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Thread: centralizer of sym(n)

  1. #1
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    centralizer of sym(n)

    Can u help me to prove that the Z(Sym(n))={1}, centralizer of the symmetric group is equal to 1.
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  2. #2
    MHF Contributor Matt Westwood's Avatar
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    Centraliser of symmetric group order > 3 is trivial

    The proof I've got starts like this ...

    The symmetric group order $\displaystyle n$ can be considered as the set of all permutations of $\displaystyle n$ letters.

    Let us choose a permutation $\displaystyle \tau \in Z (S_n), \tau \neq e$, so that $\displaystyle \tau (i) = j, i \neq j$.

    Since $\displaystyle n \ge 3$, we can find another permutation $\displaystyle \rho$ which interchanges j and k $\displaystyle (k \ne i, j)$ and leaves everything else where it is. So the inverse of $\displaystyle \rho$ does the same thing, and both $\displaystyle \rho$ and $\displaystyle \rho^{-1}$ leave i alone.

    Thus:
    $\displaystyle
    \rho \tau \rho^{-1} (i) = \rho \tau (i) = \rho (j) = k
    $

    So $\displaystyle \rho \tau \rho^{-1} (i) = k \ne j = \tau (i)$.

    If $\displaystyle \rho$ and $\displaystyle \tau $ were to commute, $\displaystyle \rho \tau \rho^{-1} (i) = \tau (i)$ (right multiply by $\displaystyle \rho$). But they don't.

    Whatever $\displaystyle \tau \in S_n$ is, you can always find a $\displaystyle \rho$ such that $\displaystyle \rho \tau \rho^{-1} \ne \tau $.

    So no non-identity elements of $\displaystyle S_n$ commute with all elements of $\displaystyle S_n$.
    Last edited by Matt Westwood; Jul 4th 2008 at 11:43 AM. Reason: Correcting syntax errors
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  3. #3
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    centralizer of Sym(n)

    Thanx.
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  4. #4
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    centralizer of Sym(n)

    what do u mean by $\displaystyle \tau(i)$?
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  5. #5
    MHF Contributor Matt Westwood's Avatar
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    In this context, $\displaystyle S_n$ is the set of all permutations of $\displaystyle n$ objects (which we can call 1, 2, 3, ..., $\displaystyle n$ without loss of generality).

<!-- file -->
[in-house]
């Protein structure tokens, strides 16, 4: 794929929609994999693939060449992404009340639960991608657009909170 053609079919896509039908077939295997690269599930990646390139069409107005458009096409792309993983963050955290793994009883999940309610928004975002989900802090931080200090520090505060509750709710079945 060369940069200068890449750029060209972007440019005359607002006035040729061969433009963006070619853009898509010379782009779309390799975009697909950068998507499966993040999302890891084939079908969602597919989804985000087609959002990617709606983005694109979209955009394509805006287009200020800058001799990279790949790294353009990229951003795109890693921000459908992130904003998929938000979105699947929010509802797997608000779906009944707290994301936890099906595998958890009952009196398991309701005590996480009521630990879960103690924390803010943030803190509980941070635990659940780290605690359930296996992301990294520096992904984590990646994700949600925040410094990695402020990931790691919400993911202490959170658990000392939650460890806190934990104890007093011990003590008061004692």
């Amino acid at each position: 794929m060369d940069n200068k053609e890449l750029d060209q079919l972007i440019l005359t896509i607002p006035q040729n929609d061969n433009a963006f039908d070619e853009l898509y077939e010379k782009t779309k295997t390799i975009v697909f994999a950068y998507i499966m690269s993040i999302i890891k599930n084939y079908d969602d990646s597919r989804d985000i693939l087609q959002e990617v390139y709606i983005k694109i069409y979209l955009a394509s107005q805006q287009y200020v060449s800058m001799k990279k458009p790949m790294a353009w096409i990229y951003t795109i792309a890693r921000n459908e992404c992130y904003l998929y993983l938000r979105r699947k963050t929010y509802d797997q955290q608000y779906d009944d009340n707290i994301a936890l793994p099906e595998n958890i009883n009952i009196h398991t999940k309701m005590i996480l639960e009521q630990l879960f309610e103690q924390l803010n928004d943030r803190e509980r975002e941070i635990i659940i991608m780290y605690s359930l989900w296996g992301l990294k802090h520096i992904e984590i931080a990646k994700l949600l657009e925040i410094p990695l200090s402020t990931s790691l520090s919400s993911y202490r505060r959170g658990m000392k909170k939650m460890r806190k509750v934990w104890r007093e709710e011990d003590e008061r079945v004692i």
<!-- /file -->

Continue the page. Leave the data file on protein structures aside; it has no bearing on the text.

A permutation of $\displaystyle n$ objects is a rearrangement of them. For example, a rearrangement of (1, 2, 3) is (1, 3, 2), and another one is (2, 1, 3), and so on.

    $\displaystyle \tau$ is an element of $\displaystyle S_n$, and so it is a rearrangement of $\displaystyle n$ objects.

    So $\displaystyle \tau$ applied to one of the objects of an n-element set will either move it to somewhere else or leave it where it is.

    For example, if $\displaystyle \tau$ is the permutation that changes (1, 2, 3) to (1, 3, 2), then $\displaystyle \tau (1) = 1, \tau (2) = 3$ and $\displaystyle \tau (3) = 2$.

    In this context, $\displaystyle \tau$ is any permutation you care to think of, but not the identity permutation (which leaves everything where it is). So there's bound to be at least one element of this n-element set which is not left where it is.

    Call this element $\displaystyle i$.

    What I mean by $\displaystyle \tau(i)$ is the result of applying this arbitrarily selected permutation $\displaystyle \tau$ to an equally arbitrarily selected element $\displaystyle i$, and calling it $\displaystyle j$.

    Don't confuse $\displaystyle S_n$ (the set of permutations on $\displaystyle n$ obects) with the actual objects that $\displaystyle S_n$ is acting on. They are not the same thing.
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  6. #6
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    centralizer of Sym(n)

    thanx matt.
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